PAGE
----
LONDON (Reuters) - Two people wanting to visit the Pakistani girl wounded by Taliban gunmen raised suspicion in Britain on Tuesday after turning up overnight at the hospital where she is undergoing treatment, the hospital and police said.
Authorities are highly sensitive about Malala Yousufzai’s security because the Taliban, who targeted her for advocating education for girls, say they would again try to kill the 14-year-old if she survived last week’s attack.
Yousufzai was flown from Pakistan to Birmingham to receive specialist treatment after the shooting, which drew widespread condemnation. She has become a potent symbol of resistance to the radical Islamist group’s effort to deny women an education.
“A number of people turned up claiming to be members of Malala’s family which we don’t believe to be true,” Dave Rosser, the hospital’s medical director, told Britain’s Sky News. “They didn’t get very far. Security is well under control.”
Police said two people came to the hospital overnight wishing to see her but were questioned and turned away.
“They were stopped in a public area of the hospital and questioned by police, who recorded their details and advised the pair that they would not be allowed to see her,” West Midlands Police said in a statement, describing them as “well-wishers”.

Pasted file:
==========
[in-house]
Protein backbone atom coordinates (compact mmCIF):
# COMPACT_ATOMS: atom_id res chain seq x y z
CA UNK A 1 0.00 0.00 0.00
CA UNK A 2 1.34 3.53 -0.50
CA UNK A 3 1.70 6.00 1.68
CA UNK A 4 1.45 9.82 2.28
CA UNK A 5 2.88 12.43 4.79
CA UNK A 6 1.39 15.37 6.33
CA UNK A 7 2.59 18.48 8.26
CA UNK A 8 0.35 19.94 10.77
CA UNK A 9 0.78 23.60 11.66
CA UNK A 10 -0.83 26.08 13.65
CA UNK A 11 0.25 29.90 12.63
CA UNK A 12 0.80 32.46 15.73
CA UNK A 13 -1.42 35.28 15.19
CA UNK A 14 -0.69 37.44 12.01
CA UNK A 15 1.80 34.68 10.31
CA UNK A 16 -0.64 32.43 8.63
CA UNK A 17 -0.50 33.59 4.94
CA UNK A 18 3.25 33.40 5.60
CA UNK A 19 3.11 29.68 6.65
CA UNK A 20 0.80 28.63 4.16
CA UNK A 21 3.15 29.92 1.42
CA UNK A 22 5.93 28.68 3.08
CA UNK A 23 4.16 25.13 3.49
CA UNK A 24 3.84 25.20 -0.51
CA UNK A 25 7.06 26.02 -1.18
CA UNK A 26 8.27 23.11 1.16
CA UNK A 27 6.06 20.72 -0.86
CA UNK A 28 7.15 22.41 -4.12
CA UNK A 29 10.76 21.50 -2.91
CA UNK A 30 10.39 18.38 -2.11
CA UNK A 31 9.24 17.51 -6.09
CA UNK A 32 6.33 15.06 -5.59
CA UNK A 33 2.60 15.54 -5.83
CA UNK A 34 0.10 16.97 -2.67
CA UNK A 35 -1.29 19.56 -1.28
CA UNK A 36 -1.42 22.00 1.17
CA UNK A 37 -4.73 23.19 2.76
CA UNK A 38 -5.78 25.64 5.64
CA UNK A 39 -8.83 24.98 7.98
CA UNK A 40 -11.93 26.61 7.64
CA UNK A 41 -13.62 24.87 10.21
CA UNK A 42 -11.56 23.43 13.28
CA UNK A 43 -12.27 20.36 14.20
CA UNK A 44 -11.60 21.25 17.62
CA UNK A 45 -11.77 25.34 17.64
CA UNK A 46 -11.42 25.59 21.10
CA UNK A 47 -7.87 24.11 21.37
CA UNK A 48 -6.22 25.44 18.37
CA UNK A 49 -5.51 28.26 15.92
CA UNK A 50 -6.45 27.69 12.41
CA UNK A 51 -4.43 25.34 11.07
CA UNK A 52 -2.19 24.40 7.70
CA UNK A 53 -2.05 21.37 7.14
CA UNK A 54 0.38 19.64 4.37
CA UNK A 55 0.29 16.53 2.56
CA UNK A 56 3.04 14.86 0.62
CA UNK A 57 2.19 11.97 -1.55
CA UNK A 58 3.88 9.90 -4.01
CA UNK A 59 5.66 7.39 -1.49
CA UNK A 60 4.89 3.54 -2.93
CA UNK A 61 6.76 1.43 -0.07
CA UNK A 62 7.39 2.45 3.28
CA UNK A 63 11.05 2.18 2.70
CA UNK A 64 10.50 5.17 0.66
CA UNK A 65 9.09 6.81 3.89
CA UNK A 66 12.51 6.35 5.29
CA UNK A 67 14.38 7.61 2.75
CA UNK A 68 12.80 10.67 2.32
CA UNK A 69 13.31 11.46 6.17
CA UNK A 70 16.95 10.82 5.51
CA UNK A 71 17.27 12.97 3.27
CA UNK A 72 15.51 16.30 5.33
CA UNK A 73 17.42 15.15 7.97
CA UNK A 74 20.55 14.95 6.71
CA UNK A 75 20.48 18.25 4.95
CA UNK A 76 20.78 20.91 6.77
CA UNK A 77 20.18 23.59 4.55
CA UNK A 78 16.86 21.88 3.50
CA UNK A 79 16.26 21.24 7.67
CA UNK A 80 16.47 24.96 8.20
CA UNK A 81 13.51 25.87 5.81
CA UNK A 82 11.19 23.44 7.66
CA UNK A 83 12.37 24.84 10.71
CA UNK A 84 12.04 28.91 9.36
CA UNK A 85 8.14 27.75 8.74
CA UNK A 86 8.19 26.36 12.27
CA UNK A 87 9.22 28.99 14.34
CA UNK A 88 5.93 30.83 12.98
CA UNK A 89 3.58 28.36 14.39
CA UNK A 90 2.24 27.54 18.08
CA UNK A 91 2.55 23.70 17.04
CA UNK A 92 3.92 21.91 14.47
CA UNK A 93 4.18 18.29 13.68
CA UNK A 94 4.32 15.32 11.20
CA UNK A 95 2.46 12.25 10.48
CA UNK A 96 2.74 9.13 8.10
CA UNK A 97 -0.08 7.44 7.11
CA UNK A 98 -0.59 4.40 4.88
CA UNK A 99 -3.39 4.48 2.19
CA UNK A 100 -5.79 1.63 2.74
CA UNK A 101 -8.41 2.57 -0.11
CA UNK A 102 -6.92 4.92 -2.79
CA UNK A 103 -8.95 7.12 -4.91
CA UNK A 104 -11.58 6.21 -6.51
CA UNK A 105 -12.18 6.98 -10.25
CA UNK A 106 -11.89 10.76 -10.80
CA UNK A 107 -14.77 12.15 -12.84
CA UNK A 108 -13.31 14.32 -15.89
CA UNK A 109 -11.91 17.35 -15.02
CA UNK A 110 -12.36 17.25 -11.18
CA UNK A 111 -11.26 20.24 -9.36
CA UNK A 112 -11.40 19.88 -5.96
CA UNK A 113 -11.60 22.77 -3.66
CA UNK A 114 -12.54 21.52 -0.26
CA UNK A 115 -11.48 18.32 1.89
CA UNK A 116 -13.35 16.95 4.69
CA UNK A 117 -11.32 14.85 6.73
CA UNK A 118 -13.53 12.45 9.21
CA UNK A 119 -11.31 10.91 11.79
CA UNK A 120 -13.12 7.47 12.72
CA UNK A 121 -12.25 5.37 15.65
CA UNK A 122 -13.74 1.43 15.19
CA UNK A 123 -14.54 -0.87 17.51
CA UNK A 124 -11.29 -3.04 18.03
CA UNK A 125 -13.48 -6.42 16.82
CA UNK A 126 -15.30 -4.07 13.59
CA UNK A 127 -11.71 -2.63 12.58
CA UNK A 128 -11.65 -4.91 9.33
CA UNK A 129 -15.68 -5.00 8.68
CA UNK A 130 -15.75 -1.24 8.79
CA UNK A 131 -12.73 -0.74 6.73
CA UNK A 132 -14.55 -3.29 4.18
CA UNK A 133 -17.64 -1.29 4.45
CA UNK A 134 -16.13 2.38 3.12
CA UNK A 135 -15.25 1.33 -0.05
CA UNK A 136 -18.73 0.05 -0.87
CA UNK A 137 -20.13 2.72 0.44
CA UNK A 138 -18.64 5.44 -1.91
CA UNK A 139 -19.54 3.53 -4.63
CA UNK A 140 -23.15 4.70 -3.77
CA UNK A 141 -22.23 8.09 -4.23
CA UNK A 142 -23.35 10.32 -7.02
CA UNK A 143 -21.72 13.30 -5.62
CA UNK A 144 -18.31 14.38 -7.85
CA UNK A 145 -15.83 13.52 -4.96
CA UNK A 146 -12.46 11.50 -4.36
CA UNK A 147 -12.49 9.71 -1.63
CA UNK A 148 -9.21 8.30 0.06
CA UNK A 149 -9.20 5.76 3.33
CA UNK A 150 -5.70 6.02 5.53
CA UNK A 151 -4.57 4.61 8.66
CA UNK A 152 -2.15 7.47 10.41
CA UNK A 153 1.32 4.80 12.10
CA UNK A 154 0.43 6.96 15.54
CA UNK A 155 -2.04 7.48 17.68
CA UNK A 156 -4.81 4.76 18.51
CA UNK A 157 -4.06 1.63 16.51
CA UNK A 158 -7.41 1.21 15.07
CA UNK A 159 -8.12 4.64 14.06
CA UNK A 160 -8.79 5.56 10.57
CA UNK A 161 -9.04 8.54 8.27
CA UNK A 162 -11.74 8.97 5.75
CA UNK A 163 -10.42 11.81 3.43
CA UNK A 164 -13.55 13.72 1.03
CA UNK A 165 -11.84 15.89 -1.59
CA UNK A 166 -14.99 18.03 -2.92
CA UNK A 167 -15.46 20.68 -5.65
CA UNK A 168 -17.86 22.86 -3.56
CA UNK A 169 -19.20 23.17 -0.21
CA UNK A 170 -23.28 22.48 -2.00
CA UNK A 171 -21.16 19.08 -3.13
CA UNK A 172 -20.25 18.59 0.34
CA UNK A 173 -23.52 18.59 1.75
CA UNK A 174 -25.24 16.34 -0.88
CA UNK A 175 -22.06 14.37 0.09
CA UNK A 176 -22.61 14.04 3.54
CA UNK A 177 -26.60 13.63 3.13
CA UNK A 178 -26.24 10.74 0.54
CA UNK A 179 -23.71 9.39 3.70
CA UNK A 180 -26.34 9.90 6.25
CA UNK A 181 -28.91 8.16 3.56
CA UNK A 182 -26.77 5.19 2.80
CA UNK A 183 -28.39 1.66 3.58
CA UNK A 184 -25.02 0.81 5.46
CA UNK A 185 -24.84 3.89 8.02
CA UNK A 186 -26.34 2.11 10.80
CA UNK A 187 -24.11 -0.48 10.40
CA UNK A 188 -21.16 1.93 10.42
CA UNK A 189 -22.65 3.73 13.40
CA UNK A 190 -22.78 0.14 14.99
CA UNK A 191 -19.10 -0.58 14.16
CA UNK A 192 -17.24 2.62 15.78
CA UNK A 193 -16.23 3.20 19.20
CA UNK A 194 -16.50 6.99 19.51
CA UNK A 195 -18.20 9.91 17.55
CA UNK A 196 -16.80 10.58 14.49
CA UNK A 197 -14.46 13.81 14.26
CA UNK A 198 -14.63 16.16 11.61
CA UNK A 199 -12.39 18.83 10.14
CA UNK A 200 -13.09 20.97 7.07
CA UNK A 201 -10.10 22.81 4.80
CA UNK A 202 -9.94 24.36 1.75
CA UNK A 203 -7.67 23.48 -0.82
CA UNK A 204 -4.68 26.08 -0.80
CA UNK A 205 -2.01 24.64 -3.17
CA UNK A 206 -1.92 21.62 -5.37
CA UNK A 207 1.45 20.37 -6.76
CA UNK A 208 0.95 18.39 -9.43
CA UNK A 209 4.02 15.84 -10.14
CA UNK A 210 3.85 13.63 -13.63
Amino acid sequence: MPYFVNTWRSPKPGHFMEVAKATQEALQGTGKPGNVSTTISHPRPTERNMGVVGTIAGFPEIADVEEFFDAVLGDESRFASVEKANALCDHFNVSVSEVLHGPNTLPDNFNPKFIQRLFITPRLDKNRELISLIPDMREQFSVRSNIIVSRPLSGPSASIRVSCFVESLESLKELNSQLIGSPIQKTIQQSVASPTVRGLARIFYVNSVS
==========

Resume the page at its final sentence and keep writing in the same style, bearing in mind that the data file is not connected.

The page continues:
There are a large number of Asian Muslims in Birmingham’s population. The Pakistani diaspora in Britain is estimated to number 1.2 million.
Yousufzai has been in critical condition since gunmen shot her in the head and neck as she left school in Swat, northwest of Islamabad.
In Pakistan, Taliban insurgents said on Tuesday she deserved to die because she had spoken out against their group and praised U.S. President Barack Obama.
British doctors have said Yousufzai has every chance of making a “good recovery” at a special hospital unit expert in dealing with complex trauma cases. It has treated hundreds of soldiers wounded in Afghanistan.
“It’s obvious that Malala will need reconstructive surgery. We have international experts in that field,” Rosser said, adding that she had had a comfortable night on Monday and that doctors are pleased with her progress.
Yousufzai began standing up to the Pakistani Taliban when she was 11, when the Islamabad government had effectively ceded control of the Swat Valley where she lives to the militants.
The attack was the culmination of years of campaigning that had pitted the girl against one of Pakistan’s most ruthless Taliban commanders, Maulana Fazlullah.
Additional reporting by Stephen Addison; writing by Maria Golovnina; editing by Mark Heinrich